Wednesday, May 18, 2016

That Moment

There is a thing in the life of infants they call the 9 month sleep regression, or sometimes the 8-10 month sleep regression, based on when it's likely to hit. It's pretty consistent, consistent enough to have a name and a number of websites dedicated to helping sleep-deprived parents through it so, if you have an infant, you're probably going to experience this. It tends to be a drastic change in sleep patterns; for one example, the baby who once slept through the night and self-soothed like a champ can no longer do either. It is important to note that this phase is just a phase - so they say - and, while it can last days or weeks, it is going to end.

Elora seems to have hit her 9 month sleep regression. She used to sleep wonderfully: nurse for a bit (or a while) and then I put her in the crib and she's down for the next 8-10 hours pretty solidly. Now, she nurses for a bit (or a while) and wakes up immediately as I try to set her in the crib. If I do put her down (and, let's face it, I do), she will sit up, grab onto the rail of the crib, hoist herself onto her feet, and reach for me zombie-like, all while screaming at the top of her lungs. There's no getting back from this. She'll lean over the rail in exhaustion before lying down when we all know she would fall asleep if she just lied down. She wants to be held, rocked, cuddled, maybe nurse some more, but do not, for the love of cats and little fishes and your sanity, put her down. Sometimes, don't even sit or attempt to lie down yourself, because she'll scream bloody murder for that too.  And we're fast learning that what worked one night to eventually get her to sleep won't work the next night.

Last night was rough. I put her in her crib and she woke up screaming. We nursed some more and I was finally able to get her in the crib without waking her up. It took me a good 20 minutes to sneak out of the room, praying that the floor, my ankle, the door wouldn't creak and wake her up (it has happened before). She slept about four hours in this attitude before waking up, standing up, being inconsolable. The previous night, my husband brought her downstairs and slept on the couch, where she could be held all night. This time, after some fuss and bother, he brought her into our bedroom. She woke up when he climbed into bed with her, but was happy to see me nearby and settled on me to sleep. I did not really have a cozy night in that position (an old back injury necessitates quite a lot of moving to keep me comfortable and pain-free in the night) though I had all the baby snuggles I could want. And she did sleep, which is what we all really needed in the end. My sleep and my husband's sleep doesn't matter nearly as much.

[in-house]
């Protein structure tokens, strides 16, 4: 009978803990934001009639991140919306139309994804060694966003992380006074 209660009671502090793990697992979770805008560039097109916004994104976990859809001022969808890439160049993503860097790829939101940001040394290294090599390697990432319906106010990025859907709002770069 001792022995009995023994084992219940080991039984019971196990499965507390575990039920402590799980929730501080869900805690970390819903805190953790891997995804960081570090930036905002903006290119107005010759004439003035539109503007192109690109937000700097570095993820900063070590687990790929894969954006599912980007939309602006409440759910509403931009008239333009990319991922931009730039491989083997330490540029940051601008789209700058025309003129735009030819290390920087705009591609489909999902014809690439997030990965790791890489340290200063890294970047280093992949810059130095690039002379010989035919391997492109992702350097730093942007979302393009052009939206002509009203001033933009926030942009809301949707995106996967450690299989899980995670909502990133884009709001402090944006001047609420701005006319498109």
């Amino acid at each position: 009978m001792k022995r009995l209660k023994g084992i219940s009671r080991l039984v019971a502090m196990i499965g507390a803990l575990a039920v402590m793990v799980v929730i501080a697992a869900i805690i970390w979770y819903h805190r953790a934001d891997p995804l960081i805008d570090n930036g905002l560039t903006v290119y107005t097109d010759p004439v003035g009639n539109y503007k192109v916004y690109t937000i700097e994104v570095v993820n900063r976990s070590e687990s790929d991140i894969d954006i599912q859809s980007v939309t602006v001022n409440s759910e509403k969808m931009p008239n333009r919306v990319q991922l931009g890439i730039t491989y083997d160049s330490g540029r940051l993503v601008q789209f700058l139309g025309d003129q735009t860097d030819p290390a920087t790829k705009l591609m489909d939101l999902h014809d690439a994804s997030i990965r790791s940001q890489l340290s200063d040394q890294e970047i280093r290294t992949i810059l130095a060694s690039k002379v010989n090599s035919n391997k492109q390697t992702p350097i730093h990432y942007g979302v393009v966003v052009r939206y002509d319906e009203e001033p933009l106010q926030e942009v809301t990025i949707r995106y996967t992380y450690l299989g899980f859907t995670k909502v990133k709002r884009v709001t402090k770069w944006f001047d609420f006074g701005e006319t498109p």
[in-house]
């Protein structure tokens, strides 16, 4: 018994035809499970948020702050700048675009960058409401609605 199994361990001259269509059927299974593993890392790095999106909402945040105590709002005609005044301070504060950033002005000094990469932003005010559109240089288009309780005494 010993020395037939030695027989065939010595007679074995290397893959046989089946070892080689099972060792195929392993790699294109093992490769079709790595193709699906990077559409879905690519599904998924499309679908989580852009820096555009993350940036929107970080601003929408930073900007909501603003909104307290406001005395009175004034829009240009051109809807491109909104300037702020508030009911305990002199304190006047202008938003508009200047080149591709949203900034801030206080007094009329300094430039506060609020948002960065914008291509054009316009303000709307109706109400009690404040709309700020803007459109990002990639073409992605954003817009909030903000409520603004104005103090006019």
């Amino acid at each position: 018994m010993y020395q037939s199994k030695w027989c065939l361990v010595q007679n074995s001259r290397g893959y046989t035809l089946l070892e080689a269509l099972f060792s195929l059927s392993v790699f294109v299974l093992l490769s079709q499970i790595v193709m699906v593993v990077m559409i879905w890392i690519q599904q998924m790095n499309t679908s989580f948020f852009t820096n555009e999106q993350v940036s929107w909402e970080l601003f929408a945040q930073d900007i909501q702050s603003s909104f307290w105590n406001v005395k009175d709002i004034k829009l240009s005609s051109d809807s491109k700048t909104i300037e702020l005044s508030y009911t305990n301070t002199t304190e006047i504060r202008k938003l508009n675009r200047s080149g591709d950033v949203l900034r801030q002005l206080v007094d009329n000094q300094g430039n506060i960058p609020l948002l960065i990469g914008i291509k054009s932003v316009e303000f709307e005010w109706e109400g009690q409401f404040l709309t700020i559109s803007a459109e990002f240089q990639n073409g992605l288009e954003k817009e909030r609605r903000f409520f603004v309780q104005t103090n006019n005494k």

In the morning, but before any of us was ready to wake up, she adjusted her position and I adjusted mine. She sighed and I looked into that sweet, sleeping, gently smiling face.

It's all for That Moment.

Whatever we, as parents, must endure so she gets a few precious hours of sleep is worth it for that one moment when she stretches, wiggles into a new position, and that tiny little smile forms across her sleeping visage. That Moment.

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